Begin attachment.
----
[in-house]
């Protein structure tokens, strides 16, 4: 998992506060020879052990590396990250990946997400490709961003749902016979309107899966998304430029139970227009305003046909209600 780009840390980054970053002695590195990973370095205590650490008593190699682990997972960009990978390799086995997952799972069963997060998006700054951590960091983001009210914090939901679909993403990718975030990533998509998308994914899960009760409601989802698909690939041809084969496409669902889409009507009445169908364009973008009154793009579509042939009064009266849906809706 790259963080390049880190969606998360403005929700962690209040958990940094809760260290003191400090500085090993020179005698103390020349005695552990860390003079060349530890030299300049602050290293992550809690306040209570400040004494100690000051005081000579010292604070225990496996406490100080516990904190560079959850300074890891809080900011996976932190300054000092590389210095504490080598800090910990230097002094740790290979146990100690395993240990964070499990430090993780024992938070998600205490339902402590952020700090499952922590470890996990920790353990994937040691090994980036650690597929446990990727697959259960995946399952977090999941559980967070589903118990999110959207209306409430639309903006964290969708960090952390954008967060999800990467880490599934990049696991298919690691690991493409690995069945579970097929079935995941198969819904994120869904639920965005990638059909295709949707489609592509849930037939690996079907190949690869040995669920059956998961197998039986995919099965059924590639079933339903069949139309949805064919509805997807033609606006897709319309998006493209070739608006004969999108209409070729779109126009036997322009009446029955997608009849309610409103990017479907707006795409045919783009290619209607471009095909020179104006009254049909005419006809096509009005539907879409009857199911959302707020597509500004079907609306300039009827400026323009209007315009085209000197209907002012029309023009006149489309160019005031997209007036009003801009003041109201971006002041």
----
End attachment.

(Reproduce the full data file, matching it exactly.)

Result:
[in-house]
């Protein structure tokens, strides 16, 4: 998992506060020879052990590396990250990946997400490709961003749902016979309107899966998304430029139970227009305003046909209600 780009840390980054970053002695590195990973370095205590650490008593190699682990997972960009990978390799086995997952799972069963997060998006700054951590960091983001009210914090939901679909993403990718975030990533998509998308994914899960009760409601989802698909690939041809084969496409669902889409009507009445169908364009973008009154793009579509042939009064009266849906809706 790259963080390049880190969606998360403005929700962690209040958990940094809760260290003191400090500085090993020179005698103390020349005695552990860390003079060349530890030299300049602050290293992550809690306040209570400040004494100690000051005081000579010292604070225990496996406490100080516990904190560079959850300074890891809080900011996976932190300054000092590389210095504490080598800090910990230097002094740790290979146990100690395993240990964070499990430090993780024992938070998600205490339902402590952020700090499952922590470890996990920790353990994937040691090994980036650690597929446990990727697959259960995946399952977090999941559980967070589903118990999110959207209306409430639309903006964290969708960090952390954008967060999800990467880490599934990049696991298919690691690991493409690995069945579970097929079935995941198969819904994120869904639920965005990638059909295709949707489609592509849930037939690996079907190949690869040995669920059956998961197998039986995919099965059924590639079933339903069949139309949805064919509805997807033609606006897709319309998006493209070739608006004969999108209409070729779109126009036997322009009446029955997608009849309610409103990017479907707006795409045919783009290619209607471009095909020179104006009254049909005419006809096509009005539907879409009857199911959302707020597509500004079907609306300039009827400026323009209007315009085209000197209907002012029309023009006149489309160019005031997209007036009003801009003041109201971006002041």